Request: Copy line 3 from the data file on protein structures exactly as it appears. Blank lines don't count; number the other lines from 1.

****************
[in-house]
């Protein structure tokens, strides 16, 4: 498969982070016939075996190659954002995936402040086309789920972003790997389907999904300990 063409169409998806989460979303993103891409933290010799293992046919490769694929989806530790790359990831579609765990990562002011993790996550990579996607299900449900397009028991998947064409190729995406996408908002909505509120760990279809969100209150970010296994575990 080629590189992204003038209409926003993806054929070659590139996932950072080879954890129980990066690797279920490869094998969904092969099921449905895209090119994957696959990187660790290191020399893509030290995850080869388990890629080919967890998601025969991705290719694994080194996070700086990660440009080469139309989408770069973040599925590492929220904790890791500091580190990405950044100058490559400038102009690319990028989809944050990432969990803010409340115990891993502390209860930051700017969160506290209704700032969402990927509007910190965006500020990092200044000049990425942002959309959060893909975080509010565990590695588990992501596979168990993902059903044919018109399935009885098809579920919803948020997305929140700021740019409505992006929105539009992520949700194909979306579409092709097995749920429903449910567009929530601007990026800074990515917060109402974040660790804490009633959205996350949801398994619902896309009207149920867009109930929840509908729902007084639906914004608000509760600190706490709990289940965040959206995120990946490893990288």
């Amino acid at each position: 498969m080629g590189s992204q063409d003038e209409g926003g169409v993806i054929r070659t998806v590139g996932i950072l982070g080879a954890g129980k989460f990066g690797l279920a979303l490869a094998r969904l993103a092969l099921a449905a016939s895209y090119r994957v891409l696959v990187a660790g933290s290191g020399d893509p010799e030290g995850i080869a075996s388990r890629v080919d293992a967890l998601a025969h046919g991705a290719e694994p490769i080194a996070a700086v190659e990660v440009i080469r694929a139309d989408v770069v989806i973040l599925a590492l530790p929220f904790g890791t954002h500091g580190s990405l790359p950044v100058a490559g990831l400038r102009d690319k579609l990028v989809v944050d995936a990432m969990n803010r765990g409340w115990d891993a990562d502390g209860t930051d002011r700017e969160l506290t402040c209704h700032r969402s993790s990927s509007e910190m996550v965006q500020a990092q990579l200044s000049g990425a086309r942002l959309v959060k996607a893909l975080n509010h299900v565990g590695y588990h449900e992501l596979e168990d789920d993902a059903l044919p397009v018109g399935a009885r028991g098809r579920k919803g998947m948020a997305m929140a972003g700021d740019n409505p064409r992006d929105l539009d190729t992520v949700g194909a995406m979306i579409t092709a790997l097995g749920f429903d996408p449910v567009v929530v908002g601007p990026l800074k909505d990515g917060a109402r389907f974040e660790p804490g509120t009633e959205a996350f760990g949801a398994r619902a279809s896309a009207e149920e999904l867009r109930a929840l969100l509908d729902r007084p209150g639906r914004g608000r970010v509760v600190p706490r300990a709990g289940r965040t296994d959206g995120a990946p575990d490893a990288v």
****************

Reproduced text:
């Amino acid at each position: 498969m080629g590189s992204q063409d003038e209409g926003g169409v993806i054929r070659t998806v590139g996932i950072l982070g080879a954890g129980k989460f990066g690797l279920a979303l490869a094998r969904l993103a092969l099921a449905a016939s895209y090119r994957v891409l696959v990187a660790g933290s290191g020399d893509p010799e030290g995850i080869a075996s388990r890629v080919d293992a967890l998601a025969h046919g991705a290719e694994p490769i080194a996070a700086v190659e990660v440009i080469r694929a139309d989408v770069v989806i973040l599925a590492l530790p929220f904790g890791t954002h500091g580190s990405l790359p950044v100058a490559g990831l400038r102009d690319k579609l990028v989809v944050d995936a990432m969990n803010r765990g409340w115990d891993a990562d502390g209860t930051d002011r700017e969160l506290t402040c209704h700032r969402s993790s990927s509007e910190m996550v965006q500020a990092q990579l200044s000049g990425a086309r942002l959309v959060k996607a893909l975080n509010h299900v565990g590695y588990h449900e992501l596979e168990d789920d993902a059903l044919p397009v018109g399935a009885r028991g098809r579920k919803g998947m948020a997305m929140a972003g700021d740019n409505p064409r992006d929105l539009d190729t992520v949700g194909a995406m979306i579409t092709a790997l097995g749920f429903d996408p449910v567009v929530v908002g601007p990026l800074k909505d990515g917060a109402r389907f974040e660790p804490g509120t009633e959205a996350f760990g949801a398994r619902a279809s896309a009207e149920e999904l867009r109930a929840l969100l509908d729902r007084p209150g639906r914004g608000r970010v509760v600190p706490r300990a709990g289940r965040t296994d959206g995120a990946p575990d490893a990288v």